There is little question that the Great Recession has crowded out all issues other than the economy. Polls show that when asked to trade off environment and economic growth a growing number of people are picking the economic growth. With people out of work and suffering, I suspect that economic growth would dominate any trade-off question. But while Americans are prioritizing the economy above all else, there are growing signs that they are becoming more aware of environmental issues and are starting to question the validity of the trade-off between environmental quality and economic growth. You cannot understand the complexity of American public opinion on the issues of environment and sustainability by looking at a single poll at a single point in time. Multiple indicators measuring a variety of attitudes and behaviors are required.
Two polls conducted last summer provide evidence of the appeal of green values, even during the Great Recession. In a study by the public relations firm Capstrat and survey firm Public Policy Polling : "Eighty-three percent of respondents said a company's commitment to sustainable business practices is very or somewhat important in their purchasing decisions." This concern for sustainability is not simply reflected in purchasing decisions but in everyday life. A Harris Poll also conducted last summer reported that:
"Most people have taken some steps to reduce or limit their use of electricity and paper. Many others have taken steps to recycle computers, cell phones or other electronic devices, switched from bottled water to tap water, taken steps to reduce their water consumption, made their homes more energy efficient, or bought a more energy efficient car."
Harris points out that while most Americans act in ways that reflect a growing sustainability consciousness, they characterized the country as falling into four fairly equal categories; the least green (23%), the not very green (29%), the somewhat green (25%), and the most green (22%) . Nevertheless, Harris concludes, as I do, that a change is now underway; I am starting to think of this change as a shift to a paradigm, or world view characterized by a concern for environmental sustainability. According to Harris:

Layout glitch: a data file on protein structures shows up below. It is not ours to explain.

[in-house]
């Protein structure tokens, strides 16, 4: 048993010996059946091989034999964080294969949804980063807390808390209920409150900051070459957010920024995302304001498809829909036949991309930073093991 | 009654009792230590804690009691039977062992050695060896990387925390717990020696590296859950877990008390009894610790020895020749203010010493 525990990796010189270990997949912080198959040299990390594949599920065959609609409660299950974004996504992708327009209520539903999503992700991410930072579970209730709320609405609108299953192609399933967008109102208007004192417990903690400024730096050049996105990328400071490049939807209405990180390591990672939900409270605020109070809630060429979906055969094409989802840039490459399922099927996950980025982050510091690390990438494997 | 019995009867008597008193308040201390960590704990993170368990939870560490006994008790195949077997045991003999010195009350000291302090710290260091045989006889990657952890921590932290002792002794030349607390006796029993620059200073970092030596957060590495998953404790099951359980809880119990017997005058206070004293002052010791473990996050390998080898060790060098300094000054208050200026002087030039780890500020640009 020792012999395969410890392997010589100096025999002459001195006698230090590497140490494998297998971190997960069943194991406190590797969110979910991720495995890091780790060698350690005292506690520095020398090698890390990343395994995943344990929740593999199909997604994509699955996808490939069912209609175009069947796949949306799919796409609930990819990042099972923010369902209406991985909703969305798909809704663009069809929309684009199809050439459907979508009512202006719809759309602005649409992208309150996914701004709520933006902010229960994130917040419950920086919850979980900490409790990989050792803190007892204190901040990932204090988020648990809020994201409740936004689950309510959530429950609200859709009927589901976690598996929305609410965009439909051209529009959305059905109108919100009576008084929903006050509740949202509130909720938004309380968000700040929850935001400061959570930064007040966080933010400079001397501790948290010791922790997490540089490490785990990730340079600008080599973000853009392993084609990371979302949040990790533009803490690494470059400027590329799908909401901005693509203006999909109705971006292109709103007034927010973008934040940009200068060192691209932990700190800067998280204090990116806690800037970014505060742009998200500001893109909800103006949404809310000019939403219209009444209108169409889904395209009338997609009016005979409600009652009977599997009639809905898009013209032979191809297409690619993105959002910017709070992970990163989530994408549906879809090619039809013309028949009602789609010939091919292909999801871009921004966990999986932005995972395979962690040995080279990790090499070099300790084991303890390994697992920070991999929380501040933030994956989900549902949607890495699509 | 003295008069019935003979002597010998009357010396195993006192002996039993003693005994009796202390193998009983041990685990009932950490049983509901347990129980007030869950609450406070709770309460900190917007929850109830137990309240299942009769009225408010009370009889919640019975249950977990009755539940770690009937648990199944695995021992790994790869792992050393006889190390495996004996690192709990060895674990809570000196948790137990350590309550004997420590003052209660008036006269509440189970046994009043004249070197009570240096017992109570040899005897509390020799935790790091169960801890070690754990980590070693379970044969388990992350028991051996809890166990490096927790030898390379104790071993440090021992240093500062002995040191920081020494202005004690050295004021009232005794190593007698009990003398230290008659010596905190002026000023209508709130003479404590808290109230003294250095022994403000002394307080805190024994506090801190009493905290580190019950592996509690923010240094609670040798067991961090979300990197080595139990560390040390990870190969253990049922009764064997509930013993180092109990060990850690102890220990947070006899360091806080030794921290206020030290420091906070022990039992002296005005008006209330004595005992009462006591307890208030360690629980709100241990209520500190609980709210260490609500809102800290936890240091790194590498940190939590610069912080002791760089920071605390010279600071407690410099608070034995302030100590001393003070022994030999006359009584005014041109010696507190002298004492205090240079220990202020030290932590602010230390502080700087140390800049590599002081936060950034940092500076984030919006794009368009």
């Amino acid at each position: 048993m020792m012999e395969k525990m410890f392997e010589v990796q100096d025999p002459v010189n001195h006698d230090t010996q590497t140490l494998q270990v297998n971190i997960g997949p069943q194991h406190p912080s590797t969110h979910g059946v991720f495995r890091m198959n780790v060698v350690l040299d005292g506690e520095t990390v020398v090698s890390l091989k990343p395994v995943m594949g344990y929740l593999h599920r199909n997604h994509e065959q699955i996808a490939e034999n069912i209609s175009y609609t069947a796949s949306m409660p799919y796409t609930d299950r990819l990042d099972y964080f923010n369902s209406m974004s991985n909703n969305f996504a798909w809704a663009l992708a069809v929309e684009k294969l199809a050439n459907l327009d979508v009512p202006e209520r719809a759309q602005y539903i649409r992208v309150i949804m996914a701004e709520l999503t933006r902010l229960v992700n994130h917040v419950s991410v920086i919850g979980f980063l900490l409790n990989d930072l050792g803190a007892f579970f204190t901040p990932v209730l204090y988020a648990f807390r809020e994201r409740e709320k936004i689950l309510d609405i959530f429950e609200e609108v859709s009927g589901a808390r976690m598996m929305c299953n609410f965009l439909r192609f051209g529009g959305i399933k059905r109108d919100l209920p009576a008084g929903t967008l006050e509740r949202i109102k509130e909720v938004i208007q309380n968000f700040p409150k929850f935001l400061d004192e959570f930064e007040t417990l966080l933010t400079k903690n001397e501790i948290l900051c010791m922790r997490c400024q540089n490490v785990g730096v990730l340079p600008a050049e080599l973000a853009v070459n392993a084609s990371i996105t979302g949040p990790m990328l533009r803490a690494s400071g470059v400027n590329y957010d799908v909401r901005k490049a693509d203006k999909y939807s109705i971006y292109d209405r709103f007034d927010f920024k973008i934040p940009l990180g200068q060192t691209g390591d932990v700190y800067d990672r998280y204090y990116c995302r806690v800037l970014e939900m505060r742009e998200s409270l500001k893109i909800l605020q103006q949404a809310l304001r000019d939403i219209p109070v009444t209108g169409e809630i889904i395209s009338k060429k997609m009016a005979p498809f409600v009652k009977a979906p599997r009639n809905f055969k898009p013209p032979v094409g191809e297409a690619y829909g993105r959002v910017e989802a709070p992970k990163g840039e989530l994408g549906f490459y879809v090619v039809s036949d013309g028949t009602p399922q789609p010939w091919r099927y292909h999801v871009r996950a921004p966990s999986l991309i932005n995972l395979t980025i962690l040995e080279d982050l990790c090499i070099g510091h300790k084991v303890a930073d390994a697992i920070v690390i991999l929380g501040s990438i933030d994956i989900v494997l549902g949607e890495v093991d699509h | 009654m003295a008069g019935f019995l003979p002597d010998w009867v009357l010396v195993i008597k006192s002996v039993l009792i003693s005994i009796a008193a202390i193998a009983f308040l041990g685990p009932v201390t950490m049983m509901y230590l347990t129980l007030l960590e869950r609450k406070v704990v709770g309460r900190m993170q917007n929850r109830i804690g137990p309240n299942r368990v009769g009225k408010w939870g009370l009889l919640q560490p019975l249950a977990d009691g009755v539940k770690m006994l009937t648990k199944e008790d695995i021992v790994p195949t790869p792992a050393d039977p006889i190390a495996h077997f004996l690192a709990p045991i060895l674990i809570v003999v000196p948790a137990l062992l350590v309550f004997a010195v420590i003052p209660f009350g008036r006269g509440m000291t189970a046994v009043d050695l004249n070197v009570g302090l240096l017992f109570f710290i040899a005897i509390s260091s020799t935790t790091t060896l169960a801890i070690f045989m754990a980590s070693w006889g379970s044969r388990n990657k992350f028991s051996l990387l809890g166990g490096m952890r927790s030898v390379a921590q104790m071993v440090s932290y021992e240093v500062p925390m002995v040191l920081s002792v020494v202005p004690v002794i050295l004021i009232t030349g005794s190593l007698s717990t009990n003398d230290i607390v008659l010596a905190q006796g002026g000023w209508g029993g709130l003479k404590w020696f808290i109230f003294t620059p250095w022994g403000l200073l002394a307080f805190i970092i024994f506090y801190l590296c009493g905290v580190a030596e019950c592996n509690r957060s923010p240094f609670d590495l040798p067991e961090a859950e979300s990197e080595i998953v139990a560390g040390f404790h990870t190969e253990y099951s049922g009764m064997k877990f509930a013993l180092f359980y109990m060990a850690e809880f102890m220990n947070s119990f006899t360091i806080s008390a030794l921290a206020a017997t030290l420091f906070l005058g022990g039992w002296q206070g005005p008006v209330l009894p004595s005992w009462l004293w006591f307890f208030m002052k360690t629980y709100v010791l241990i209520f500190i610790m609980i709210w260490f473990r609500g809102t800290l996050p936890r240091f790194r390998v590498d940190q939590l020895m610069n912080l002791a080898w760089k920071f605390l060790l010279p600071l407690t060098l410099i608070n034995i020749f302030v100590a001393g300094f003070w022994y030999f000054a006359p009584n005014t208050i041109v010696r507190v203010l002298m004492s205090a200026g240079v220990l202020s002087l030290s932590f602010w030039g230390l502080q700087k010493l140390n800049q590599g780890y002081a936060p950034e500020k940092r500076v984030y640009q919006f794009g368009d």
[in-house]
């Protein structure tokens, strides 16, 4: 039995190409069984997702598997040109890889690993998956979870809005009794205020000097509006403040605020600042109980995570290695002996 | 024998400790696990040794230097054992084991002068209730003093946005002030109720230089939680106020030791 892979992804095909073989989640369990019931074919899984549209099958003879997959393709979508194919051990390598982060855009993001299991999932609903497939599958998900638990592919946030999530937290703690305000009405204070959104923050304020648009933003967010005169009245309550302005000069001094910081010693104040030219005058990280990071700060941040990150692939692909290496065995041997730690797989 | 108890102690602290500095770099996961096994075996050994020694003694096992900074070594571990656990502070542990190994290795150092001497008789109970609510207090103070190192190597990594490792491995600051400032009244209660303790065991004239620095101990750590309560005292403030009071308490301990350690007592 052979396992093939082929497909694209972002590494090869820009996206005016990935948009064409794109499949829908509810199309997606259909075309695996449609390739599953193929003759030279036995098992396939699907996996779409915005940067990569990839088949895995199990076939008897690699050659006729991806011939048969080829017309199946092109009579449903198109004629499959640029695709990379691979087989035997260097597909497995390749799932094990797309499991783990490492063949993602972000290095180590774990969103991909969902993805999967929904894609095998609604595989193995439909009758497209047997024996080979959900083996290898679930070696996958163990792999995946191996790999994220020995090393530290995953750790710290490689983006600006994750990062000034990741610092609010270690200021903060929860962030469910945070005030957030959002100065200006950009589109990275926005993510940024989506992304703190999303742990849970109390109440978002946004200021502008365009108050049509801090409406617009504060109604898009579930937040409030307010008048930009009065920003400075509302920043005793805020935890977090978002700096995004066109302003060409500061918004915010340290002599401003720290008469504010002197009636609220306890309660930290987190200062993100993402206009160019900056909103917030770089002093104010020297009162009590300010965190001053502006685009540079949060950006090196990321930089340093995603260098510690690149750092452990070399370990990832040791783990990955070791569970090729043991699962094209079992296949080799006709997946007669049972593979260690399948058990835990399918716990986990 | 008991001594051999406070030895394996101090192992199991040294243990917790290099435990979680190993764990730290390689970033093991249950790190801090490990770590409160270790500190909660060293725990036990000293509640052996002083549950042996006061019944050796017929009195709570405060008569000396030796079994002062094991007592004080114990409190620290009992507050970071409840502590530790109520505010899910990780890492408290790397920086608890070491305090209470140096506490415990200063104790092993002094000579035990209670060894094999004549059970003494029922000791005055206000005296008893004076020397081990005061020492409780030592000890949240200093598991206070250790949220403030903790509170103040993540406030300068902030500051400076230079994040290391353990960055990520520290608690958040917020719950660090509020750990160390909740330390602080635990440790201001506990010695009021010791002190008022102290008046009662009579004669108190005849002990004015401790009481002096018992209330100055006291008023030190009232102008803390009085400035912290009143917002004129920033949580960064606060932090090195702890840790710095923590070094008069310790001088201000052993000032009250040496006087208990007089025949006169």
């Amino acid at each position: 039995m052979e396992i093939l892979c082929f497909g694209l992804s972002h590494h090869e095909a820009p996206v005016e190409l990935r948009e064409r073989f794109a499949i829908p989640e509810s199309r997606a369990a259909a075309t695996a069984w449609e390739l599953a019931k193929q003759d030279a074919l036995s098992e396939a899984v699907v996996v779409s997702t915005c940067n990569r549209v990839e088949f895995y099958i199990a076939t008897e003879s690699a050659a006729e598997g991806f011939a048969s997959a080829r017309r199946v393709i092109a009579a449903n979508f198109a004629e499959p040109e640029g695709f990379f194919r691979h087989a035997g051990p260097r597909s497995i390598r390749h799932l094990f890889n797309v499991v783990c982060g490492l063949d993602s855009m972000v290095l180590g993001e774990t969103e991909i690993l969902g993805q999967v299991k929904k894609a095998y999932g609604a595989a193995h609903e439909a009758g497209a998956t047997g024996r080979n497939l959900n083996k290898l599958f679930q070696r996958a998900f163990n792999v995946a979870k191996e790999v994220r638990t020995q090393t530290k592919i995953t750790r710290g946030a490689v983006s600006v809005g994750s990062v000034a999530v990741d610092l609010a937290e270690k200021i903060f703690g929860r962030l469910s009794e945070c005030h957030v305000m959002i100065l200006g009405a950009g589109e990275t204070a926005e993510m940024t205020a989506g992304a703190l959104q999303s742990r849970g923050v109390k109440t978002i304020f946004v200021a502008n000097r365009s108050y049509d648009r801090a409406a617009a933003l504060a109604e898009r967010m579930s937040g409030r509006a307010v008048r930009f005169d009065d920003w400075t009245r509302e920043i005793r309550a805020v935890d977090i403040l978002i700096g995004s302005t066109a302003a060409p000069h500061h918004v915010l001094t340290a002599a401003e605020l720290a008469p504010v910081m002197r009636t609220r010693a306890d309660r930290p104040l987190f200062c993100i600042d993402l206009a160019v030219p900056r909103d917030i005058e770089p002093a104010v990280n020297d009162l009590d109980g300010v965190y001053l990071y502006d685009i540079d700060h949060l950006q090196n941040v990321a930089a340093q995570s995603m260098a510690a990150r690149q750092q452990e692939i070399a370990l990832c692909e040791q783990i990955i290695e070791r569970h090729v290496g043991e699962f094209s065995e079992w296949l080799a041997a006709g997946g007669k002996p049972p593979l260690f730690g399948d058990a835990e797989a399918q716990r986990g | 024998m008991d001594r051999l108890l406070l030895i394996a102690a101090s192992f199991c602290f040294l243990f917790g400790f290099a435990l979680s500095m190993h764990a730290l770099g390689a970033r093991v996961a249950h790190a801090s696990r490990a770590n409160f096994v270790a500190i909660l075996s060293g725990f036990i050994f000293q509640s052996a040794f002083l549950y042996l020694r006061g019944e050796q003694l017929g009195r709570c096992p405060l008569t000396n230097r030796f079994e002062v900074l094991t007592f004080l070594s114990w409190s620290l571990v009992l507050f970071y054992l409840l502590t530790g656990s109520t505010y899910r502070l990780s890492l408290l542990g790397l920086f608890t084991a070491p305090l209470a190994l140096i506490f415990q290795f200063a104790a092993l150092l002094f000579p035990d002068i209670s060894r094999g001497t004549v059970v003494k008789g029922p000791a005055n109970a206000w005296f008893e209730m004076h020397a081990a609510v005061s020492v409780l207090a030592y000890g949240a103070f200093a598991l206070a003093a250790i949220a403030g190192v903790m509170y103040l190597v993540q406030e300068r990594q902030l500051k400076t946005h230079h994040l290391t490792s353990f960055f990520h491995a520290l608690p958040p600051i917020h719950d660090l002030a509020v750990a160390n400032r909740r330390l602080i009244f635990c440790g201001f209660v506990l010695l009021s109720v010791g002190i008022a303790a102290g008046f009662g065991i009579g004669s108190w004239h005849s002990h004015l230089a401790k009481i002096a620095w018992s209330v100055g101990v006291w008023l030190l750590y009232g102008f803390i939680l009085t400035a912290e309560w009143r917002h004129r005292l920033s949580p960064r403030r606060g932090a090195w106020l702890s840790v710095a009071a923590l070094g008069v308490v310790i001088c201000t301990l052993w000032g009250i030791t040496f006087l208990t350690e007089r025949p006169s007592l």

"This is not so much a glass that is half empty or half full, but one that is "mostly empty but filling up." Many people are beginning to take some steps that save energy or water and reduce their carbon footprint, to slow global warming."
The change might be seen as change in the view of environmental protection. For traditional environmentalists, a cleaner environment was self-justifying and seen as a goal or an end. To those concerned with sustainability, environmental protection is a means. For those adhering to this view of the world, if we do not improve our stewardship or management of the planet's resources, the economic processes that we benefit from will become unsustainable. The sustainability paradigm is based on the fear that our present course is unsustainable. This view is growing and influencing companies like Wal-Mart, GE, Pepsi and Coca Cola as well as the individuals polled by Harris last summer. This is the glass that Harris views as "filling up." Young people are coming of age while this paradigm shift is underway. On college campuses, courses on sustainability are over-subscribed, and the new masters program in Sustainability Management that I direct here at Columbia University received three times as many applications this year than we projected. The fringe issue I stumbled across in 1975 has entered the center of American political, economic and cultural life.